Democratic Rep. Alma Adams, who represents Charlotte, above, and Republican Rep. David Rouzer, who represents Wilmington and other cities, helped expand North Carolina's ability to address the affordable housing crisis. (AP Photo/Chuck Burton) Charlotte, North Carolina
Democratic Rep. Alma Adams, who represents Charlotte, above, and Republican Rep. David Rouzer, who represents Wilmington and other cities, helped expand North Carolina's ability to address the affordable housing crisis. (AP Photo/Chuck Burton)

A bill introduced by Rep. Alma Adams, Democrat, and Rep. David Rouzer, prompted US officials to remove restrictions on federal economic relief aid. Hundreds of thousands in NC could benefit.

Bipartisan progress in North Carolina is not entirely dead.

Rep. Alma Adams, Democrat, and Rep. David Rouzer, Republican, announced on Friday that a bill they introduced in March had prompted the US Treasury Department to remove restrictions for how states can use federal COVID relief funds to pay for affordable housing. 

Nearly 200,000 low income households in North Carolina lack affordable rental homes, according to the National Low Income Housing Coalition. North Carolina had earmarked $205 million of the Covid funds to help address the national housing crisis. and with this particular red tape gone, the state has far more flexibility to spend it.

Previously, Treasury rules barred states and local governments from spending funds from the Affordable Care Act’s “State and Local Fiscal Recovery Fund” (SLFRF) on Low Income Housing Tax Credit programs. The tax credits help secure long-term loans for affordable housing developments. (The old rules allowed for affordable housing grants, but not for these loans.)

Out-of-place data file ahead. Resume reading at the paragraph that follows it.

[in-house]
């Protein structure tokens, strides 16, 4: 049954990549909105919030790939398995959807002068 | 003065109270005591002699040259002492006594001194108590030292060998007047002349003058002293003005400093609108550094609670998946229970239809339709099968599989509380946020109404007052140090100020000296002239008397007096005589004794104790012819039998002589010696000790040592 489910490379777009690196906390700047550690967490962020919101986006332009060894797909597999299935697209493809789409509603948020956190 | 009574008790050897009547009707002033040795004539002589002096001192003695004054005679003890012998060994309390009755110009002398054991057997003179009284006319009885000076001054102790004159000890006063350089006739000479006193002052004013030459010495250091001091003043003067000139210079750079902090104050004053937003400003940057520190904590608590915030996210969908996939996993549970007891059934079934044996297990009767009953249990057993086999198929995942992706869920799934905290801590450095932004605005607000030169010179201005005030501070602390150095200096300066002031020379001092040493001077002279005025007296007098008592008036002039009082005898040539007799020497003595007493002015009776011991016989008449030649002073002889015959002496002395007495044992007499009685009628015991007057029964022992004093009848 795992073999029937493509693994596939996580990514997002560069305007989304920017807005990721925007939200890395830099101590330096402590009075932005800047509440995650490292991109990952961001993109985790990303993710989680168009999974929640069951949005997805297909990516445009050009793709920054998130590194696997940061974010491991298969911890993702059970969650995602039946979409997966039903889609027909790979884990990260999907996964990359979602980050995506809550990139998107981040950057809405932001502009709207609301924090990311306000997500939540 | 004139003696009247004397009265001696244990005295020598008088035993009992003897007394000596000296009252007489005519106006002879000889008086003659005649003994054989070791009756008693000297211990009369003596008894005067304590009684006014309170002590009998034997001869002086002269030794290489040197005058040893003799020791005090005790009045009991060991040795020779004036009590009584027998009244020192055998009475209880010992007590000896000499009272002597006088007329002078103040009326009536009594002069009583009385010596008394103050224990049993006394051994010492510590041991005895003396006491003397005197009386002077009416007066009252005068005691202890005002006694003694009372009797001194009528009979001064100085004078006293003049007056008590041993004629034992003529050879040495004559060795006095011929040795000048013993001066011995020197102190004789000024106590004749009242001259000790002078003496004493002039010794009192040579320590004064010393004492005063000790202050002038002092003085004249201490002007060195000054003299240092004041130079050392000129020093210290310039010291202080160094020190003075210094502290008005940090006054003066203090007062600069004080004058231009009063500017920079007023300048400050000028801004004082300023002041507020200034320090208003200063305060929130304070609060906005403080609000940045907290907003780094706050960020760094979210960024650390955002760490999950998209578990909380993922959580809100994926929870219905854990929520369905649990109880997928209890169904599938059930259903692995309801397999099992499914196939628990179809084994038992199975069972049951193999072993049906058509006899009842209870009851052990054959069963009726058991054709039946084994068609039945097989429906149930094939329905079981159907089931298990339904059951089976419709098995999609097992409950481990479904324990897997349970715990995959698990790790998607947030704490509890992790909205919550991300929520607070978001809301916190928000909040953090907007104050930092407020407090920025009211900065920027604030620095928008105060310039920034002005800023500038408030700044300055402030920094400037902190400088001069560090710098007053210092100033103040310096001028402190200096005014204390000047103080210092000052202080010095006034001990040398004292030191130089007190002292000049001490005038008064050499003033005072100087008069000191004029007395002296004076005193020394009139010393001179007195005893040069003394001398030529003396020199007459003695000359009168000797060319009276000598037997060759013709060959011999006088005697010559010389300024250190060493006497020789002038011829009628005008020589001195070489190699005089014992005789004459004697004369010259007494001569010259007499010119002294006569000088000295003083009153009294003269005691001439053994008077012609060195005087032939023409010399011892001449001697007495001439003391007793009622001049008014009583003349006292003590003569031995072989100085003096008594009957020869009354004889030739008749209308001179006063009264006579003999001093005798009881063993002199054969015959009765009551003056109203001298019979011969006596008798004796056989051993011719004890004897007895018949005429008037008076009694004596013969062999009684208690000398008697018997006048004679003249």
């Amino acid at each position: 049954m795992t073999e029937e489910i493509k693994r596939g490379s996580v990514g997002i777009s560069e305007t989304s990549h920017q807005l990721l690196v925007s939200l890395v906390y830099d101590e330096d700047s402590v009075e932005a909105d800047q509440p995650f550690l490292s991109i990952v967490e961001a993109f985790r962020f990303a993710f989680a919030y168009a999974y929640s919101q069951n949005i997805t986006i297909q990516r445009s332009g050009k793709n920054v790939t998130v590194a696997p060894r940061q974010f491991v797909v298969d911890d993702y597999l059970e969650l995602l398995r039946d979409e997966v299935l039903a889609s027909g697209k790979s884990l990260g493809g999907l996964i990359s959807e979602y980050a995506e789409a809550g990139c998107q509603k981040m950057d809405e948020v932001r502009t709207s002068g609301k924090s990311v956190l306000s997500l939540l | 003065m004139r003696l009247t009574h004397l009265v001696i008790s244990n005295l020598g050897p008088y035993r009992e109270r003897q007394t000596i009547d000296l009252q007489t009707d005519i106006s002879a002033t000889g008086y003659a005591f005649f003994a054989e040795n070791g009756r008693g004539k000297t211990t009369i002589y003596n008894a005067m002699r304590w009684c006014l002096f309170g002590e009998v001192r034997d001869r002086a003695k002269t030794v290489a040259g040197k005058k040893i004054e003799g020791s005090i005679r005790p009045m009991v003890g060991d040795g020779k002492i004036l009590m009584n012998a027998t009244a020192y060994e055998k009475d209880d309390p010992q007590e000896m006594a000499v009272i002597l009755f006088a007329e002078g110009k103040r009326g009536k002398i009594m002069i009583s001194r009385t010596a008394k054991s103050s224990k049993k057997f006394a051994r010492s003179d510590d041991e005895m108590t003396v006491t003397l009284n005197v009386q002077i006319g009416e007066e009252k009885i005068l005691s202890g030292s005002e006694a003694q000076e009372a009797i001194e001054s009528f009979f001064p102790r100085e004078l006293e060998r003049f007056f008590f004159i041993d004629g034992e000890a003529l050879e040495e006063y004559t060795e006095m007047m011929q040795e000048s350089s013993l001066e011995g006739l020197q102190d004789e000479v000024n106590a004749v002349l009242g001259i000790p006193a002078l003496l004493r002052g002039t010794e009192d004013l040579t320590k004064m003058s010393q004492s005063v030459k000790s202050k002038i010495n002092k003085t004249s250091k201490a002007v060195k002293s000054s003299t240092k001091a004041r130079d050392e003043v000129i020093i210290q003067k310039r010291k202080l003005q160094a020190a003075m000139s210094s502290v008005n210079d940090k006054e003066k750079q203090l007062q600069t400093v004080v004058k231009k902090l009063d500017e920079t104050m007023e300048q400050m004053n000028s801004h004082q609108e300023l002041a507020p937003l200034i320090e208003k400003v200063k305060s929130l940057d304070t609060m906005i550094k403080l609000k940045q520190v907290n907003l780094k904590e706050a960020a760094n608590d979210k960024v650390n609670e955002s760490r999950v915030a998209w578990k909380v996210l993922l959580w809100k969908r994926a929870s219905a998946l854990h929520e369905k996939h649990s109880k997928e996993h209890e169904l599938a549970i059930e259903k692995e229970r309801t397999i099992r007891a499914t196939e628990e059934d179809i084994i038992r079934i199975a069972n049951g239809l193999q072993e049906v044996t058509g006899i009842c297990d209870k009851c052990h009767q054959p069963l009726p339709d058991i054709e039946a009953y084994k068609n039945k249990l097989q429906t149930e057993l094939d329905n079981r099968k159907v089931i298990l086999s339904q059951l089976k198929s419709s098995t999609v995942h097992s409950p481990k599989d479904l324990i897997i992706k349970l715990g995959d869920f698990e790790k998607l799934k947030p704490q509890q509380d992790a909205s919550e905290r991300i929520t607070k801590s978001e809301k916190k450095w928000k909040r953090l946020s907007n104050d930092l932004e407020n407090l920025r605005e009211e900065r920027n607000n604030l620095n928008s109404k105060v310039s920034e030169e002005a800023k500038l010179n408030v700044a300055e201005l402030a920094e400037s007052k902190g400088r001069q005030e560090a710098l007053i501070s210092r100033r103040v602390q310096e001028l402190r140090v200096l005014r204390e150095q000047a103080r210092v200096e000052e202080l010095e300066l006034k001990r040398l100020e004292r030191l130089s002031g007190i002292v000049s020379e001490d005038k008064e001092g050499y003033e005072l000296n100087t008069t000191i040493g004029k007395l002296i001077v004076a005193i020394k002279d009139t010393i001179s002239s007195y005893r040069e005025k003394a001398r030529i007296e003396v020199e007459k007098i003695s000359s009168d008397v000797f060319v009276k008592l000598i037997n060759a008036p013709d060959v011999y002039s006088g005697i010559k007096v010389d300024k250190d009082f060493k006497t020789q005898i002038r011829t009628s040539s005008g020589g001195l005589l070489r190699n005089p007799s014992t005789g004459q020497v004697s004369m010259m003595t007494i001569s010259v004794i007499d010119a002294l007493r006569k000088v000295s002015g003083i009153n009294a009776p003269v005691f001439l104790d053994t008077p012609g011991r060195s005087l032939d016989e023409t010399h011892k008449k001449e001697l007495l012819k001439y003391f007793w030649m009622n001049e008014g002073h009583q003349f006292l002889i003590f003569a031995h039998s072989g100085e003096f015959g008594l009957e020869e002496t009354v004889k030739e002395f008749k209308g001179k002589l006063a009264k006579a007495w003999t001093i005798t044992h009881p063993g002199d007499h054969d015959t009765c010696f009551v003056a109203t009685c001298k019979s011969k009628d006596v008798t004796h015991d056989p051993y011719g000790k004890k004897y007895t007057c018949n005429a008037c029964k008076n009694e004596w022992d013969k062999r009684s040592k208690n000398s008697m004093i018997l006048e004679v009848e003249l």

The bipartisan bill introduced by Adams and Rouzer, among others, would have changed the rules through law, but Treasury officials removed the restrictions themselves. 

The Low Income Housing Tax Credits entice private developers to build affordable housing, or incorporate it into their larger developments, by off-setting the costs of accepting lower rents. 

“Too many families in Charlotte, North Carolina, and across the country are suffering due to the housing crisis,” Adams, who represents Mecklenburg County, said in a news release. “The $8 billion in already-appropriated funds that this decision unlocks [nationally] for affordable housing will be a lifeline for American families.”

Rouzer, who represents a wide swath of the state from Wilmington to Smithfield, agreed.

“Communities in Southeastern North Carolina, like many others around the country, are facing an affordable housing crisis,” he said in the news release.

“Rather than let unspent COVID-19 dollars languish in bureaucratic red-tape, I’m pleased the Treasury Department will implement common-sense provisions included in the bipartisan LIFELINE Act to allow cities, counties, and states to utilize funds that have already been allocated by Congress to support affordable housing developments across the country.

Both Rouzer and Adams praised each other for working across party lines.

“I want to thank our bipartisan co-leads for joining me,” Adams said. “This is a major win for our community, for increasing housing stock and lowering the cost of housing for thousands of Americans.”